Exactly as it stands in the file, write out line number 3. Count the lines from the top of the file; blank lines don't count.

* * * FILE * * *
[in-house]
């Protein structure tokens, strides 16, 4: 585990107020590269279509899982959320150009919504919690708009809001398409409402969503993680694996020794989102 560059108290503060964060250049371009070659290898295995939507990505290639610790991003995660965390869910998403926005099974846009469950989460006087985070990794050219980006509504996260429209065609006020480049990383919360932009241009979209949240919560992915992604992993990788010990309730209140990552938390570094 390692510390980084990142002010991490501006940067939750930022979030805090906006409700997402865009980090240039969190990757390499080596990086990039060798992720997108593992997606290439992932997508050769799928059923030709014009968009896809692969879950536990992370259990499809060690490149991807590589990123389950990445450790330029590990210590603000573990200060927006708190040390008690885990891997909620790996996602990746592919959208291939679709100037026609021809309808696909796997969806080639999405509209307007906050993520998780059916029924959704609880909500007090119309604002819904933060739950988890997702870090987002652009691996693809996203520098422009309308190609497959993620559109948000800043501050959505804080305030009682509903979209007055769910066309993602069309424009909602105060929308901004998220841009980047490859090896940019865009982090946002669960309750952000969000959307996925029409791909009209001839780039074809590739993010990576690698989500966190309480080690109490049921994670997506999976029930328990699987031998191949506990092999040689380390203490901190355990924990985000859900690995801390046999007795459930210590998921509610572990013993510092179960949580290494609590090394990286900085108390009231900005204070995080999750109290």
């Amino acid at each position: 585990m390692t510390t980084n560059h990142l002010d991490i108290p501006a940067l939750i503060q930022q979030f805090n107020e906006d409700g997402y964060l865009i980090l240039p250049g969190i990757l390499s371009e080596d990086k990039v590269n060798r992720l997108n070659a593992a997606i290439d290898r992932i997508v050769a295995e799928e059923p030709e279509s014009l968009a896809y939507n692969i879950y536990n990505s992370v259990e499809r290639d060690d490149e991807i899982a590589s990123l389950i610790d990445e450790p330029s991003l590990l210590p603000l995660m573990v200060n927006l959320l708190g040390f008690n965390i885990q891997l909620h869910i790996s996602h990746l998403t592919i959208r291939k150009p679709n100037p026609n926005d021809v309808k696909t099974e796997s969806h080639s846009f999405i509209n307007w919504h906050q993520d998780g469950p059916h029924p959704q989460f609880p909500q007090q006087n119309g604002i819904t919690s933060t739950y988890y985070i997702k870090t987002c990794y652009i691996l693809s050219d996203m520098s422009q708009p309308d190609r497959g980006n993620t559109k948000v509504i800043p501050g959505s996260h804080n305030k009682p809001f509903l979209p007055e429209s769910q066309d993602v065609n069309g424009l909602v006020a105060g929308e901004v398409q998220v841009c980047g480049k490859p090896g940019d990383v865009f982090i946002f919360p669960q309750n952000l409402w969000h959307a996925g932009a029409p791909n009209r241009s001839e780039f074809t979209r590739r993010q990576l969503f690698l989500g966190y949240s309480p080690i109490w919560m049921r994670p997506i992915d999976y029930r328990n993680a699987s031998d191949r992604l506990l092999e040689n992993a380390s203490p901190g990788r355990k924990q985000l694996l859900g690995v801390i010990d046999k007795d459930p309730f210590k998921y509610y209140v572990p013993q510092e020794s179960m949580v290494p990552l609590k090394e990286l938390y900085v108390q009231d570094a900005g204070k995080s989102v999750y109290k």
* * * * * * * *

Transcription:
């Amino acid at each position: 585990m390692t510390t980084n560059h990142l002010d991490i108290p501006a940067l939750i503060q930022q979030f805090n107020e906006d409700g997402y964060l865009i980090l240039p250049g969190i990757l390499s371009e080596d990086k990039v590269n060798r992720l997108n070659a593992a997606i290439d290898r992932i997508v050769a295995e799928e059923p030709e279509s014009l968009a896809y939507n692969i879950y536990n990505s992370v259990e499809r290639d060690d490149e991807i899982a590589s990123l389950i610790d990445e450790p330029s991003l590990l210590p603000l995660m573990v200060n927006l959320l708190g040390f008690n965390i885990q891997l909620h869910i790996s996602h990746l998403t592919i959208r291939k150009p679709n100037p026609n926005d021809v309808k696909t099974e796997s969806h080639s846009f999405i509209n307007w919504h906050q993520d998780g469950p059916h029924p959704q989460f609880p909500q007090q006087n119309g604002i819904t919690s933060t739950y988890y985070i997702k870090t987002c990794y652009i691996l693809s050219d996203m520098s422009q708009p309308d190609r497959g980006n993620t559109k948000v509504i800043p501050g959505s996260h804080n305030k009682p809001f509903l979209p007055e429209s769910q066309d993602v065609n069309g424009l909602v006020a105060g929308e901004v398409q998220v841009c980047g480049k490859p090896g940019d990383v865009f982090i946002f919360p669960q309750n952000l409402w969000h959307a996925g932009a029409p791909n009209r241009s001839e780039f074809t979209r590739r993010q990576l969503f690698l989500g966190y949240s309480p080690i109490w919560m049921r994670p997506i992915d999976y029930r328990n993680a699987s031998d191949r992604l506990l092999e040689n992993a380390s203490p901190g990788r355990k924990q985000l694996l859900g690995v801390i010990d046999k007795d459930p309730f210590k998921y509610y209140v572990p013993q510092e020794s179960m949580v290494p990552l609590k090394e990286l938390y900085v108390q009231d570094a900005g204070k995080s989102v999750y109290k």